Chip and Pin 'broken', say Cambridge University researchers


Chip and Pin 'broken', say Cambridge University researchers

Bill Goodwin

Academics have raised serious questions about the security of the Chip and Pin payment system after demonstrating security flaws that allow criminals to make payments from a stolen card without the Pin.

Researchers at the University of Cambridge say the flaws are so serious that banks, credit card companies and retailers should consider the Chip and Pin system broken, until it is redesigned.

Banks have long claimed that it is not possible for criminals to make payments using stolen Chip and Pin cards without knowing the Pin, but the Cambridge researchers have shown that criminals can use a "Man in the middle" attack to trick payment terminals into accepting card payments without the four-digit Pin.

"Attacks such as this could explain the many cases in which a card has supposedly been used with the Pin, despite the customer being adamant that they have not divulged it," the researchers argue in a paper published by Cambridge University's Computer Laboratory.

The paper describes a flaw in EMV, the protocol used for smart card payments, which can be exploited by criminals to trick the card into thinking the owner is authenticating the card with a signature, while the terminal believes the transaction is made with a Pin.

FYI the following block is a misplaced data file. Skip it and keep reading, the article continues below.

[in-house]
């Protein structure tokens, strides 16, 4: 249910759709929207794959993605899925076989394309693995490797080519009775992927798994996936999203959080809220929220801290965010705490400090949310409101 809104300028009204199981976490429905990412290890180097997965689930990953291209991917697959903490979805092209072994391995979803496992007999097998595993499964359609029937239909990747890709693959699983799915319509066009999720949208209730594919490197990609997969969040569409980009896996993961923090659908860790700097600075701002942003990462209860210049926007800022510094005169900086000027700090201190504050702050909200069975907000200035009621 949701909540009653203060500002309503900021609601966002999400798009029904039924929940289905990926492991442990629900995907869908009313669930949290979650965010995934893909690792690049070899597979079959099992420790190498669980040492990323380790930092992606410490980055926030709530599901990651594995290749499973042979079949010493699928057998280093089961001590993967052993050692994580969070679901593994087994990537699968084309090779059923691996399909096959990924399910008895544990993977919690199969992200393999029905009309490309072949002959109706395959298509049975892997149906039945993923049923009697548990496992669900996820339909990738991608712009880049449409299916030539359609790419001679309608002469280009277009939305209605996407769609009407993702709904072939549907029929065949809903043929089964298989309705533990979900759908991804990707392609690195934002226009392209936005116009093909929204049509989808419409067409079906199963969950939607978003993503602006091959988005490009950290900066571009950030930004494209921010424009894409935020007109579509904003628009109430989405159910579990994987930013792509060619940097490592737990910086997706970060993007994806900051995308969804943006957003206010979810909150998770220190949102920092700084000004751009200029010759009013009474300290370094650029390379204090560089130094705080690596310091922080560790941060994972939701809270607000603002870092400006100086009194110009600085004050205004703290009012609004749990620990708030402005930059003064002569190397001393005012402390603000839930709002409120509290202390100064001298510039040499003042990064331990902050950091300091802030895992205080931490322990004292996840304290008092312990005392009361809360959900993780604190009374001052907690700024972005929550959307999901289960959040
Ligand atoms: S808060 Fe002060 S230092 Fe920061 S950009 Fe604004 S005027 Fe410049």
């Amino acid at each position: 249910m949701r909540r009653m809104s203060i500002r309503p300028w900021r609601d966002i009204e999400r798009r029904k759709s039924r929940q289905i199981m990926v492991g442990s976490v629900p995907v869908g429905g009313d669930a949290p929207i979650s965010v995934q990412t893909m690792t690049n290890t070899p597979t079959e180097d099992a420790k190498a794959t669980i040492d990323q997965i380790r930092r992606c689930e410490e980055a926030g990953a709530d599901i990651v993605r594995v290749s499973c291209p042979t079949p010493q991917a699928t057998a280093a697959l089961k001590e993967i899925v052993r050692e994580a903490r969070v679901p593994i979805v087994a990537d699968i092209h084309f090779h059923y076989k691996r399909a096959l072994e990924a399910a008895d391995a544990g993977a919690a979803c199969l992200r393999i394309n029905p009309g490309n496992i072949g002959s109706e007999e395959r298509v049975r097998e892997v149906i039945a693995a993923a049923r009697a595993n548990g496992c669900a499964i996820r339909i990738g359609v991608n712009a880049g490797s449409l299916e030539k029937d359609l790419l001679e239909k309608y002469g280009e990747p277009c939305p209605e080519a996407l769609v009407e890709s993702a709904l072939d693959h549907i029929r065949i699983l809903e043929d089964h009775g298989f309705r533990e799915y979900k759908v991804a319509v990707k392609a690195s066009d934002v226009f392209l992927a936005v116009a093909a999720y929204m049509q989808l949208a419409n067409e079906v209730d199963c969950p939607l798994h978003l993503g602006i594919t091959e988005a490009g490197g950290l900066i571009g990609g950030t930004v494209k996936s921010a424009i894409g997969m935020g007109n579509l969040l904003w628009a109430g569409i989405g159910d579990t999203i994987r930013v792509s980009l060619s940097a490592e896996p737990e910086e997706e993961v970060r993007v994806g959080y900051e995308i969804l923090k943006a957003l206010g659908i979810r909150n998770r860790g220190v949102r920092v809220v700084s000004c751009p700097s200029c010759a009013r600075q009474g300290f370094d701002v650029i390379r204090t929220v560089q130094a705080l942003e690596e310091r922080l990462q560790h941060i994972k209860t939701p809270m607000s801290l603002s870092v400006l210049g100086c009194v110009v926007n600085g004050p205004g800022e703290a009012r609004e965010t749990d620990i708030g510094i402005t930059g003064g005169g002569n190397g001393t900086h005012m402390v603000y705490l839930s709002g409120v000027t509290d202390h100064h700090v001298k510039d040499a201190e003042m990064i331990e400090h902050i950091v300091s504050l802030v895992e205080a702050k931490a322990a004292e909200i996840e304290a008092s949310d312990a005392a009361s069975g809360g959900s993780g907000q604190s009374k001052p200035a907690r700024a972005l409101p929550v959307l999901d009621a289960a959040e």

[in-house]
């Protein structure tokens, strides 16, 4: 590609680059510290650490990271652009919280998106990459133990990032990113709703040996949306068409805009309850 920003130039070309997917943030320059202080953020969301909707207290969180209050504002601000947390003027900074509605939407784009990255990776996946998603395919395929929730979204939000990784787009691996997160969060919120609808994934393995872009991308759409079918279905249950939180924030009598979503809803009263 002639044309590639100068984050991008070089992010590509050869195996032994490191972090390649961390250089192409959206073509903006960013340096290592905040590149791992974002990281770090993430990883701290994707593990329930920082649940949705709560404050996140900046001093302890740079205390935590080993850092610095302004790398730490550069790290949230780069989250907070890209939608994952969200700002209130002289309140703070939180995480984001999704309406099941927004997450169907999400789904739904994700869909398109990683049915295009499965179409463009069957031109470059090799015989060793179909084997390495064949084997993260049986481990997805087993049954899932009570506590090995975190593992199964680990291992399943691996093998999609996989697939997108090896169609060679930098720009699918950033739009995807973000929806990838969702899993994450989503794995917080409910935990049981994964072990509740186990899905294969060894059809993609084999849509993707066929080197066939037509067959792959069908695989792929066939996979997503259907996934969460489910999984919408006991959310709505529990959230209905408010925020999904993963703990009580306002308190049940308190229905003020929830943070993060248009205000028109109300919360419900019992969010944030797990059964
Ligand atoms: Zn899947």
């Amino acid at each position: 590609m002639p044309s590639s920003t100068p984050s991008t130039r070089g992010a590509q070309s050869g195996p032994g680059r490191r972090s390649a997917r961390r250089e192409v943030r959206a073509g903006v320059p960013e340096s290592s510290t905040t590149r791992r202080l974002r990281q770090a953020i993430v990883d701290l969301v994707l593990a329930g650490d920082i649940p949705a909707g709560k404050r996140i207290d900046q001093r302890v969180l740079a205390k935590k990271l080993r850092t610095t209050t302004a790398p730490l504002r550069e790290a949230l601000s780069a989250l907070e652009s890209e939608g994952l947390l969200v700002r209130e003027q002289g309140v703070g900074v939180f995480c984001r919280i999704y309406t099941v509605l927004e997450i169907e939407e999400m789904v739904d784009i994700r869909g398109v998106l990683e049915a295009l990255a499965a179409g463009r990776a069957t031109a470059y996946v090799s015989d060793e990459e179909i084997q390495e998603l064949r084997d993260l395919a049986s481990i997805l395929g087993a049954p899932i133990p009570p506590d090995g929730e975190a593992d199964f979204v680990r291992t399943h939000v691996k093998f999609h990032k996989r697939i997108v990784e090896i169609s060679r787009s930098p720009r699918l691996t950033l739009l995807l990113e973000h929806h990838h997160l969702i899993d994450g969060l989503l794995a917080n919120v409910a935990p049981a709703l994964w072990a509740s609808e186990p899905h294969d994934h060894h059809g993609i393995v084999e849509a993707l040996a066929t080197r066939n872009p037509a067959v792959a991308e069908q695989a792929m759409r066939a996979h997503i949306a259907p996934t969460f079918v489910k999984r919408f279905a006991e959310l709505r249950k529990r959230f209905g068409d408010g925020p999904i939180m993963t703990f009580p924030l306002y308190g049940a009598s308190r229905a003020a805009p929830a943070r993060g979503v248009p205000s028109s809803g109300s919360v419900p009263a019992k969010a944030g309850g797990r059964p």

"The upshot is that you can buy stuff using a stolen card and a Pin of 0000 or anything you want," Ross Anderson, a professor at Cambridge University, wrote in a blog post. "We did so on camera, using various journalists' cards. The transactions went through fine.

"We get reports weekly from victims of phantom withdrawals. These include large numbers of stolen cards used to make purchases in the window between theft and the cancellation of the card," said Anderson.

"Currently these victims are denied refunds by their bank, but this attack could explain some of the fraud we are seeing," he said.

Steve Brunswick, strategy manager at Thales Information Systems Security, said that despite the findings, Chip and Pin is the most secure way of protecting payment transactions currently available.

"The bigger problem lies not with Chip and Pin technology itself, but rather with the differing levels of adoption of advanced security technologies and procedures across the industry," he said.

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